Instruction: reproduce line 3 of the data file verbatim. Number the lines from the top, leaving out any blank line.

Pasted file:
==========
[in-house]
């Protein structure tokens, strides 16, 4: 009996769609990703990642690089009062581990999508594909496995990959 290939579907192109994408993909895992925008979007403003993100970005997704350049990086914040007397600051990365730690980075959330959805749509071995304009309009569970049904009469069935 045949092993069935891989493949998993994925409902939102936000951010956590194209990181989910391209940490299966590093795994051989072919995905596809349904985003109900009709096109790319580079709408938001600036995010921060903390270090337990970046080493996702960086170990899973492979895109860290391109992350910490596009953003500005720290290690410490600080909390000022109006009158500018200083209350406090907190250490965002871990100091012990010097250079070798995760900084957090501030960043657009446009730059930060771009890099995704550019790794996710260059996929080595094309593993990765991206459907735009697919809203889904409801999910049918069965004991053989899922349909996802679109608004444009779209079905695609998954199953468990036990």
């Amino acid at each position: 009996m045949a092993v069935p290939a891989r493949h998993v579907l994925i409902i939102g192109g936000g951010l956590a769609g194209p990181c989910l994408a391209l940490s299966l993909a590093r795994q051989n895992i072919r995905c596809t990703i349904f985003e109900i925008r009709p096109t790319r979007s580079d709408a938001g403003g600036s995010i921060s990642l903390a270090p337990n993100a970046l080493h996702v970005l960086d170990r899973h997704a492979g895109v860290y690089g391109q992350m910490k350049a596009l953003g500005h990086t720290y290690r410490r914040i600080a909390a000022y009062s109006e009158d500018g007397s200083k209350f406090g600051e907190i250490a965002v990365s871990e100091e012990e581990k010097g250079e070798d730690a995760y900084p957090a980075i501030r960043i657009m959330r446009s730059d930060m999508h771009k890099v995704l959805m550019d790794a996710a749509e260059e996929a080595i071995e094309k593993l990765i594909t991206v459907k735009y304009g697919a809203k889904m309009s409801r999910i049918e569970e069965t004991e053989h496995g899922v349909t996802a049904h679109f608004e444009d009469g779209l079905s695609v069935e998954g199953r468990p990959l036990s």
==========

């Amino acid at each position: 009996m045949a092993v069935p290939a891989r493949h998993v579907l994925i409902i939102g192109g936000g951010l956590a769609g194209p990181c989910l994408a391209l940490s299966l993909a590093r795994q051989n895992i072919r995905c596809t990703i349904f985003e109900i925008r009709p096109t790319r979007s580079d709408a938001g403003g600036s995010i921060s990642l903390a270090p337990n993100a970046l080493h996702v970005l960086d170990r899973h997704a492979g895109v860290y690089g391109q992350m910490k350049a596009l953003g500005h990086t720290y290690r410490r914040i600080a909390a000022y009062s109006e009158d500018g007397s200083k209350f406090g600051e907190i250490a965002v990365s871990e100091e012990e581990k010097g250079e070798d730690a995760y900084p957090a980075i501030r960043i657009m959330r446009s730059d930060m999508h771009k890099v995704l959805m550019d790794a996710a749509e260059e996929a080595i071995e094309k593993l990765i594909t991206v459907k735009y304009g697919a809203k889904m309009s409801r999910i049918e569970e069965t004991e053989h496995g899922v349909t996802a049904h679109f608004e444009d009469g779209l079905s695609v069935e998954g199953r468990p990959l036990s």